Low muscle tone can cause a child to struggle with holding crayons and pencils.  Those little fingers wrap around them, fold over them and sometimes ball up into a fist to hold a pencil.  How a child holds a pencil does not automatically mean that his handwriting will be illegible, but it almost always makes learning to write more challenging.  A grasping pattern that cannot easily control the movement and force of a stroke will make beginning writers work harder.  Here are some reasons why this happens, and a few ideas to help kids develop a stable grasp:

Low tone reduces the sensory feedback from grasping and writing.  Without enough information from the muscle and joint receptors in the arm and hand, a child may use the wrong amount of force (either too little ,or more likely, too much) when writing.  Unless a child is looking at his pencil, he may not be able to write.  As adults, we do not realize the amount of time we look away or cannot see what we have written until our fingers move out of the way at the end of a letter or a word.  That can be too late.  Children with low tone are making writing errors and don’t know about it until they can see them.  If they don’t look, then they start the next word without correcting an error.

Low muscle tone will result in quicker fatigue and the poor legibility that comes with forcing other muscles to compensate.  Children who substitute extra muscles to get control of a pencil and achieve the typical pattern of movement, or have squeezed too hard on their crayon, will honestly tell you that their hands are tired.  This will cause them to adapt their grip into an even more awkward pattern.  If they have generalized low tone and aren’t sitting with support, then their shoulders and back are probably tired too.  They  might just refuse to continue to do their writing at all.

What can be done?

  • Good positioning reduces some fatigue and improves control.  When body parts are well-supported and aligned, fatigue will be delayed.  Make sure that a child has a chair that gives him a writing surface that is supportive.  The best idea that got lost in handwriting?  The slanted desk.  Why was it so helpful?  In days gone by, writing was a valued art, and the Palmer Method style was the standard.  This was a demanding style, and the angled desk supported a writer’s shoulder, wrist and hand so that control was achieved without as much fatigue.  Now we have to improvise with writing easels.  My favorite hack?  Turning a large 3-ring binder on it’s side and affixing the paper in a horizontal or “landscape” orientation.
  • Don’t forget the benefits of having feet on the floor.  As I write this post, I have one foot on the base of my office chair, bar room style.  I am sitting comfortably so that I can keyboard for a while.  A child with his feet wrapped around the legs of a chair is a big billboard announcing “I need more support for sitting, please!”
  • Consider using the pencil grip that actually strengthens finger muscles (see my post in August 2015), gradually increasing the amount of time a child can write with this grip.  Why gradually?  Using weak muscles in a new way will create rapid fatigue at first.
  • Work on holding utensils for meals.  My post Teach Spoon Grip By Making It Fun And Sharing a Laugh With Your Child is great for the younger toddler, but if you have a child that is over 3 and is able to use their fingertips to neatly pick up cereal and can scribble with more than a fist, then you need Which Spoon Is Best To Teach Grown-Up Grasp? to find a good spoon to teach a mature grasp (the kind where his thumb is on top of the handle and fingers are curled under).  Why should you care about self-feeding when this is a post about pencil grip?  Because children eat longer and more regularly than they scribble, and every scoop is giving them direct feedback about their progress.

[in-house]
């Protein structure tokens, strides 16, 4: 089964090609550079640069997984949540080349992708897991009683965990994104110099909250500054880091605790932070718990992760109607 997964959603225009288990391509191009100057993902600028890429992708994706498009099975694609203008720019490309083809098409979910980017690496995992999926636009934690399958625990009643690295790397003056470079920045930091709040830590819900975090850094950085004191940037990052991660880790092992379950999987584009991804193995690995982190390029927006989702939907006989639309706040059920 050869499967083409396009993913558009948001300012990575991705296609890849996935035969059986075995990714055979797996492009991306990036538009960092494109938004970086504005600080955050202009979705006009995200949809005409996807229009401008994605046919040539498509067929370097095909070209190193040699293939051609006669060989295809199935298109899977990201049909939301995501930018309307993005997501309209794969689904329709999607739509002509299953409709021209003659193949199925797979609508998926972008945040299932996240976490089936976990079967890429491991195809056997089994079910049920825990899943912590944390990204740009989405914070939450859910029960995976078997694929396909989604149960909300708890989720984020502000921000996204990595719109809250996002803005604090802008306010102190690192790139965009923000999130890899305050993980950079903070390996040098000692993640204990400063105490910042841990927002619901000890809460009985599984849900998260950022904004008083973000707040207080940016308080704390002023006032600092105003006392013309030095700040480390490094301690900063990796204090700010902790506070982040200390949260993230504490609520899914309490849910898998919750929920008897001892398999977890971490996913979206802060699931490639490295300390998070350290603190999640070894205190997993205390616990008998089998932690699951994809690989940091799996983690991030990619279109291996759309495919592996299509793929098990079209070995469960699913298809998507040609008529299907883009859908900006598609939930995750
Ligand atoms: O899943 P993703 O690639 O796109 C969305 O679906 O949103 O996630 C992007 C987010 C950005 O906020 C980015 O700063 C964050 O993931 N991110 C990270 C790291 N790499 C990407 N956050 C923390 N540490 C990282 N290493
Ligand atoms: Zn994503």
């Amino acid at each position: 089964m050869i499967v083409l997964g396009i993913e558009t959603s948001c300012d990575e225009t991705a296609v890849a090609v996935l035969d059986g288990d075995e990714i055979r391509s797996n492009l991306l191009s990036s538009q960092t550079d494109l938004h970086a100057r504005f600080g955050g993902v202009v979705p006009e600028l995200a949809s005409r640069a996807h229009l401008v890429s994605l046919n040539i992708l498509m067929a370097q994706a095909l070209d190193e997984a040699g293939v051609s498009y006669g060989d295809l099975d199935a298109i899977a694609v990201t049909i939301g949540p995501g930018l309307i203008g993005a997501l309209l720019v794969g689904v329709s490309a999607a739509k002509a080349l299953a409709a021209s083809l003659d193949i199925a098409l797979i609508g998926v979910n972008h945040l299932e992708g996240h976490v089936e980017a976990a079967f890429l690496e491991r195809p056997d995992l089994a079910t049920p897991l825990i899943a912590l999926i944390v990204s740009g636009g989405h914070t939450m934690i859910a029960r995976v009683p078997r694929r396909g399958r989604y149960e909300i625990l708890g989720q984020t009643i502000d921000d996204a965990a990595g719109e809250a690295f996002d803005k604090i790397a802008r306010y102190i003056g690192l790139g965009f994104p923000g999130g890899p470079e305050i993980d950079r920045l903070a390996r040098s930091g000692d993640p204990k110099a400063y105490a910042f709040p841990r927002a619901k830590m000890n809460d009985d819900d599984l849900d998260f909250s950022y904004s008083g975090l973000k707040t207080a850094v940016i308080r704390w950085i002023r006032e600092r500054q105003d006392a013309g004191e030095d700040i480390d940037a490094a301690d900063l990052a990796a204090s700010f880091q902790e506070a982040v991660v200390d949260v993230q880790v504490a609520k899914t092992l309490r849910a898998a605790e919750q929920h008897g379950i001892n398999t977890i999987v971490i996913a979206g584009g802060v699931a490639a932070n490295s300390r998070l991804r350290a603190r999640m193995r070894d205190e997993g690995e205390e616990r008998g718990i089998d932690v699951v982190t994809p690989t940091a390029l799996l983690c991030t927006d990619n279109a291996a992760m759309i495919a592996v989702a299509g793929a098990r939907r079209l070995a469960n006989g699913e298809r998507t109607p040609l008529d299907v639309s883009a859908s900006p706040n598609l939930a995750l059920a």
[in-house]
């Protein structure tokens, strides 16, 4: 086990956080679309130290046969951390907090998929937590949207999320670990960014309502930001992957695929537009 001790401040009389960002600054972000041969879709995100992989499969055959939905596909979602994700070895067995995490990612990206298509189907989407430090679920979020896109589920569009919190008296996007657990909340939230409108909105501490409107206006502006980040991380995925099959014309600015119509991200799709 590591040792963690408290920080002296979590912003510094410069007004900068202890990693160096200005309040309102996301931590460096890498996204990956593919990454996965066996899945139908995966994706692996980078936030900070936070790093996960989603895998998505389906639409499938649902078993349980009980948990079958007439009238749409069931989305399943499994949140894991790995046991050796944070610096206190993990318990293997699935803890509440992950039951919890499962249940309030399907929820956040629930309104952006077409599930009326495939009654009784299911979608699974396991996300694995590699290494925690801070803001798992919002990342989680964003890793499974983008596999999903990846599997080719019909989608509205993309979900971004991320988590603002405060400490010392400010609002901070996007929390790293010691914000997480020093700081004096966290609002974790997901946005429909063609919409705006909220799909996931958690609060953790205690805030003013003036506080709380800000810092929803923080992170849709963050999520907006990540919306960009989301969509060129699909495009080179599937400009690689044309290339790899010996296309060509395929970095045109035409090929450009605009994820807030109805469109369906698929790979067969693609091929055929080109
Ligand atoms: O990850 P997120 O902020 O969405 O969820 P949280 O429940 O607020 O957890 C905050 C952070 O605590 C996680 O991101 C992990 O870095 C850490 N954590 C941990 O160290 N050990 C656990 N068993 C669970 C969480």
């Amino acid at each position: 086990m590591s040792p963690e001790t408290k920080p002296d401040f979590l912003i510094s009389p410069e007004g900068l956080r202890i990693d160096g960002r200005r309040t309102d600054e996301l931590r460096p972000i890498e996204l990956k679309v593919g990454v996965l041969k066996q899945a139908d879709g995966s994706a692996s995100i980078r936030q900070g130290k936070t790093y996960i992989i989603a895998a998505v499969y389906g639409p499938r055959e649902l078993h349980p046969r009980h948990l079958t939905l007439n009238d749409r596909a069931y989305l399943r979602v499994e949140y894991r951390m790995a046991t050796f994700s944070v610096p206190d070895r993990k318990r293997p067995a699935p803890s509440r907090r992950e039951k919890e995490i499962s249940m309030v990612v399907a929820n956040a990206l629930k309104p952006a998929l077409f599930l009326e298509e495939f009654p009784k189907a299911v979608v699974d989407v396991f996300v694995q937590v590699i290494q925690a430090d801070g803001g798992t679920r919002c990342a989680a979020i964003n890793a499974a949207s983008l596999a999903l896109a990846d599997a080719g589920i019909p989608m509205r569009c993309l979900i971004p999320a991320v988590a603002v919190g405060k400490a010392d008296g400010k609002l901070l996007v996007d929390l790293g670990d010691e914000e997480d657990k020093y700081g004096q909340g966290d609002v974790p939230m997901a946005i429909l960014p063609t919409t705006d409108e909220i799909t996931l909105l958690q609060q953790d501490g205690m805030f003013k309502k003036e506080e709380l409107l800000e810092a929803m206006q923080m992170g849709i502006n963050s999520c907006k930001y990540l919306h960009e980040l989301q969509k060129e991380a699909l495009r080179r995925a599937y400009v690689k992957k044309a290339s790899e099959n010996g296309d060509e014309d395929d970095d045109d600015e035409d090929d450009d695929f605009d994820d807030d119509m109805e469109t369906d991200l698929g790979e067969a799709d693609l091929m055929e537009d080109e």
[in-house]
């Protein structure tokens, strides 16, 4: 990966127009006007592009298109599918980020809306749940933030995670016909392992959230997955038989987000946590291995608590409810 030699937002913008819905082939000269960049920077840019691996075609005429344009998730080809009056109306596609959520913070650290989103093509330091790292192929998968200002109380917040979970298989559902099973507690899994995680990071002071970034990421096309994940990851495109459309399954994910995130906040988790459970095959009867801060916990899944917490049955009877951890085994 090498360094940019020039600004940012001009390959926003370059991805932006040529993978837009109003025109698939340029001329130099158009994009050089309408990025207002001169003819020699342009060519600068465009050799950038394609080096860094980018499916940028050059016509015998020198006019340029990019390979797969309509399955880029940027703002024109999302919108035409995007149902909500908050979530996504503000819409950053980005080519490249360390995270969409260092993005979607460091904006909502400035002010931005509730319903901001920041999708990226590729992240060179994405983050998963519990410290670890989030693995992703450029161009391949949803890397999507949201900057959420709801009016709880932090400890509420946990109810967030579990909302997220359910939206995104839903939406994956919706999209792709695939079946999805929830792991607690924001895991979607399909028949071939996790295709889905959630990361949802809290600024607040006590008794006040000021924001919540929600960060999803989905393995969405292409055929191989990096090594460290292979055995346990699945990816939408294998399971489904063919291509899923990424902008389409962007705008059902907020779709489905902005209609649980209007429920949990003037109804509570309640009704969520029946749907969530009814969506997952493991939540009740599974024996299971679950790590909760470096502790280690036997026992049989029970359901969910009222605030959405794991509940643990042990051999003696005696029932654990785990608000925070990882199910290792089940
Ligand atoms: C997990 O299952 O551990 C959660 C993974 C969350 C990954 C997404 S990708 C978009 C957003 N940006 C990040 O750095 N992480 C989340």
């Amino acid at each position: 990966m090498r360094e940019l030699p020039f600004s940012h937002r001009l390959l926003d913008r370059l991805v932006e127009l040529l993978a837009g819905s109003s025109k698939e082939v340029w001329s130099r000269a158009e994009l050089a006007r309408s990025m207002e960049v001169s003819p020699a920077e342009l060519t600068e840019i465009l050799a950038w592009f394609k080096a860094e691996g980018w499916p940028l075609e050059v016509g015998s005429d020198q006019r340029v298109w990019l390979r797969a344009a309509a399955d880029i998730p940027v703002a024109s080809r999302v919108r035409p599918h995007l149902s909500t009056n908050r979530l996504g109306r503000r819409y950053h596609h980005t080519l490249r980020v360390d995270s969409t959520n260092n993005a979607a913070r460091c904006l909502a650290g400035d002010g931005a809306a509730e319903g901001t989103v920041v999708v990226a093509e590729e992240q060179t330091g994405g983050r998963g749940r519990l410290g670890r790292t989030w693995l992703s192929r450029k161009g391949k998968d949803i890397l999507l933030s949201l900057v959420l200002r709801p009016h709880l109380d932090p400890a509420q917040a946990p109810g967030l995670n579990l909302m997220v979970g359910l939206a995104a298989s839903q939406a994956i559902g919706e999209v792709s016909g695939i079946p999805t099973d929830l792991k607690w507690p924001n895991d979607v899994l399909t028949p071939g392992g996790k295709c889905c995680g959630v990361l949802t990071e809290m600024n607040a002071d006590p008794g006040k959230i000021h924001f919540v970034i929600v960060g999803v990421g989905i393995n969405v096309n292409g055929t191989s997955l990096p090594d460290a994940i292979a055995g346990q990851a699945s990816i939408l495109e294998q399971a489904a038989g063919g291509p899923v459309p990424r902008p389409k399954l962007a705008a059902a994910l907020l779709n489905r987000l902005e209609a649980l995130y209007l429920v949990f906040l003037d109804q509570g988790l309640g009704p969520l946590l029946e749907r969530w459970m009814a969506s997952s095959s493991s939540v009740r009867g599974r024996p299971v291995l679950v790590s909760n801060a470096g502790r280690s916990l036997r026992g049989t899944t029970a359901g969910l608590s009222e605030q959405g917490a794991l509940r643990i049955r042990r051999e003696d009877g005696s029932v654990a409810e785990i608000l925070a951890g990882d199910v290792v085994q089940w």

• Make sure that the pencil or crayon suits a child’s grasp.  I like triangle crayons for their extra sensory feedback from flat sides for finger placement.  Some kids need short crayons but thicker diameters, so snap thick crayons in half.  I have found automatic pencils with thick lead for older kids who snap the tips off of the #2 pencils.

Not sure that the problem is loose joints?  Read The Hypermobile Hand to learn how to spot a child with hypermobility and get a better sense of the anatomy and physiology of hypermobility.

Water Wow: Summer Pre-writing Fun on the Road

One of my favorite toys for 2-4 year olds is a perfect summer travel item. Melissa and Doug’s Water Wow series is a ring-bound set of 4 pages with a refillable plastic pen with a brush tip. Fill the base with water, twist the top on, and scribble as the water reveals colors and hidden items on the pages.

The size of the pen is just about right to encourage a three or four-finger grasp. Etched lines in the top add traction if fingers get wet. It is the crafty toddler that can figure out how to open the pen, so spills are almost eliminated. Hint: don’t let them see you lock it into position. Divert and distract!

The pages are large enough to include some fun themes, in a range from construction to animals. There are also number and letter books. They dry quickly and are reusable for many, many hours of fun. Some children have scratched the pages in frustration, as the brushes take a minute or two to start releasing the water from the wick inside the top. My current suggestion: have your toddler shake it up and down for a while. They will be having too much fun to get bored or frustrated.

The result? Happy toddlers and clean scribbling that can be repeated all vacation long!

no mess and great pre-writing activity on the go!

no mess and great pre-writing activity on the go!

The Science Behind Handwriting

The New York Times ran a fantastic story this week, summarizing the scientific research on the benefits of handwriting on brain development. As a pediatric occupational therapist with a specialization in handwriting instruction, it was very exciting to see their conclusions.

I have read the studies they referenced, and they are solid science, not just case studies. Especially interesting are the results regarding recall and knowledge gained from writing notes rather than typing them. Our children will not be able to do that at higher grades if they are not writing legibly at the elementary level. The article fully supports the use of putting the pencil to the paper for all ages from pre-school to college!

“The Science Behind Handwriting”>http://nyti.ms/1kyavGp